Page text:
Despite days of intense negotiations and last-minute concessions to win over wavering GOP conservatives and moderates, House Republican leaders failed to secure enough support to pass their plan to repeal and replace the Affordable Care Act.
House Speaker Paul Ryan, top, pulled the bill from consideration March 24 after he rushed to the White House to tell President Trump that there weren’t the 216 votes necessary for passage.
“We came really close today, but we came up short,” he told reporters at a hastily called news conference.
When pressed about what happens to the federal health law, he added, “Obamacare is the law of the land. … We’re going to be living with Obamacare for the foreseeable future.”
Trump laid the blame at the feet of Democrats, complaining that not one was willing to help Republicans on the measure and he warned again that the Obamacare insurance markets are in serious danger. “Bad things are going to happen to Obamacare,” he told reporters at the White House. “There’s not much you can do to help it. I’ve been saying that for a year and a half. I said, look, eventually it’s not sustainable. The insurance companies are leaving.”
But he said the collapse of the bill might allow Republicans and Democrats to work on a replacement. “I honestly believe the Democrats will come to us and say, look, let’s get together and get a great health care bill or plan that’s really great for the people of our country,” he said.
Ryan originally had hoped to hold a floor vote on the measure Thursday — timed to coincide with the seventh anniversary of the ACA — but decided to delay that effort because GOP leaders didn’t have enough “yes” votes. The House was in session Friday before his announcement while members debated the bill.
House Democratic leader Nancy Pelosi of California said the speaker’s decision to pull the bill “is pretty exciting for us … a victory for the Affordable Care Act, more importantly for the American people.”
The legislation was damaged by a variety of issues raised by competing factions of the party. Many members were nervous about the Congressional Budget Office showing that the bill would lead eventually to 24 million people losing insurance, while some moderate Republicans worried that ending the ACA’s Medicaid expansion would hurt low-income Americans.
At the same time, conservatives, especially the hard-right House Freedom Caucus that often has needled party leaders, complained that the bill kept too much of the ACA structure in place. They wanted a straight repeal of Obamacare, but party leaders said that couldn’t pass the Senate, where Republicans don’t have enough votes to stop a filibuster. They were hoping to use a complicated legislative strategy called budget reconciliation that would allow them to repeal only parts of the ACA that affect federal spending.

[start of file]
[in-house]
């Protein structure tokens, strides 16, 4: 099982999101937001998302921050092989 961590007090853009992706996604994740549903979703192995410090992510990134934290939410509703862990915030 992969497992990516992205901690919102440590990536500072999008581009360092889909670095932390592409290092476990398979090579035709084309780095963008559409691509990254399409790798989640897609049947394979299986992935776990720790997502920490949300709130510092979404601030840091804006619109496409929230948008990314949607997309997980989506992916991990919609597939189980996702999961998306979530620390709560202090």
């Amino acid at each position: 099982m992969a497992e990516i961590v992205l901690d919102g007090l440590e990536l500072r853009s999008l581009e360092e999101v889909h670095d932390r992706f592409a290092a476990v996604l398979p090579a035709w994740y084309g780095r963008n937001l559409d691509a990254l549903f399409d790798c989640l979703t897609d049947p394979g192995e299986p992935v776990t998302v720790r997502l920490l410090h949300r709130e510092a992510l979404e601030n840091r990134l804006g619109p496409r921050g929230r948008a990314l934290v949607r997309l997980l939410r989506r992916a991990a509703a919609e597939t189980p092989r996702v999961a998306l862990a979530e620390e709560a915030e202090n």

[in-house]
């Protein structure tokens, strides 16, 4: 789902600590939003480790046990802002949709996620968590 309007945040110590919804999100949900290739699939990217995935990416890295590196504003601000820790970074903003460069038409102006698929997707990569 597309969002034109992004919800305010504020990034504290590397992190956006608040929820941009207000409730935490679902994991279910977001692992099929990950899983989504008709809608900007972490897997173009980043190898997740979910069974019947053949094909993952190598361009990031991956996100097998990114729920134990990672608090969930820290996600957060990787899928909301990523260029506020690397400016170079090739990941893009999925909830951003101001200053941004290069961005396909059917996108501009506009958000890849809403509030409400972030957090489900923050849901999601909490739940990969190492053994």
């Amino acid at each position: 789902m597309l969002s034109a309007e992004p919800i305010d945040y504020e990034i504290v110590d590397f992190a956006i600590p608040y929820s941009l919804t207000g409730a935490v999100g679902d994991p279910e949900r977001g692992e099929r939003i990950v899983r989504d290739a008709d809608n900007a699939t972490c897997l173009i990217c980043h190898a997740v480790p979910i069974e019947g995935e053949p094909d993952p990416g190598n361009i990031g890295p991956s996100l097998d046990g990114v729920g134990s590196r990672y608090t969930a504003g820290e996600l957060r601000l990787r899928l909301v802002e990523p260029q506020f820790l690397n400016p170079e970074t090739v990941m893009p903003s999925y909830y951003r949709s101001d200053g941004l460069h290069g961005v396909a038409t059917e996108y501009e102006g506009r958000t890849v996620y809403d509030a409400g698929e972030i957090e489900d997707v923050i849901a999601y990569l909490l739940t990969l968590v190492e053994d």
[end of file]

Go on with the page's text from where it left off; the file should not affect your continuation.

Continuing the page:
The decision came after a chaotic week of negotiations, as party leaders sought to woo more conservatives. Trump personally lobbied 120 members through personal meetings or phone calls, according to a count provided Friday by his spokesman, Sean Spicer. “The president and the team here have left everything on the field,” Spicer said.
On Thursday evening, Trump dispatched Office of Management and Development Budget Mick Mulvaney to tell his former House GOP colleagues that the president wanted a vote on Friday. It was time to move on to other priorities, including tax reform, he told House Republicans.
“He said the president needs this, the president has said he wants a vote tomorrow, up or down. If for any reason it goes down, we’re just going to move forward with additional parts of his agenda. This is our moment in time,” Rep. Chris Collins, R-N.Y., a loyal Trump ally, told reporters late Thursday. “If it doesn’t pass, we’re moving beyond health care. … We are done negotiating.”
Trump’s edict clearly irked some lawmakers, including the Freedom Caucus chairman, Rep. Mark Meadows, R-N.C., whose group of more than two dozen members represented the strongest bloc against the measure.
“Anytime you don’t have 216 votes, negotiations are not totally over,” he told reporters who had surrounded him in a Capitol basement hallway as he headed in to the party’s caucus meeting.
Trump, Ryan and other GOP lawmakers tweaked their initial package in a variety of ways to win over both conservatives and moderates. But every time one change was made to win votes in one camp, it repelled support in another.
The White House on Thursday accepted conservatives’ demands that the legislation strip federal guarantees of essential health benefits in insurance policies. But that was another problem for moderates, and Democrats suggested the provision would not survive in the Senate.
Republican moderates in the House — as well as the Senate — objected to the bill’s provisions that would shift Medicaid from an open-ended entitlement to a set amount of funding for states that would also give governors and state lawmakers more flexibility over the program. Moderates also were concerned that the package’s tax credits would not be generous enough to help older Americans — who could be charged five times more for coverage than their younger counterparts — afford coverage.
The House package also lost the support of key GOP allies, including the Club for Growth and Heritage Action. Physician, patient and hospital groups also opposed it.
But Ryan’s comments made clear how difficult this decision was. “This is a disappointing day for us,” he said. “Doing big things is hard. All of us. All of us — myself included — we will need time to reflect on how we got to this moment, what we could have done to do it better.
— Mary Agnes Carey, California Healthline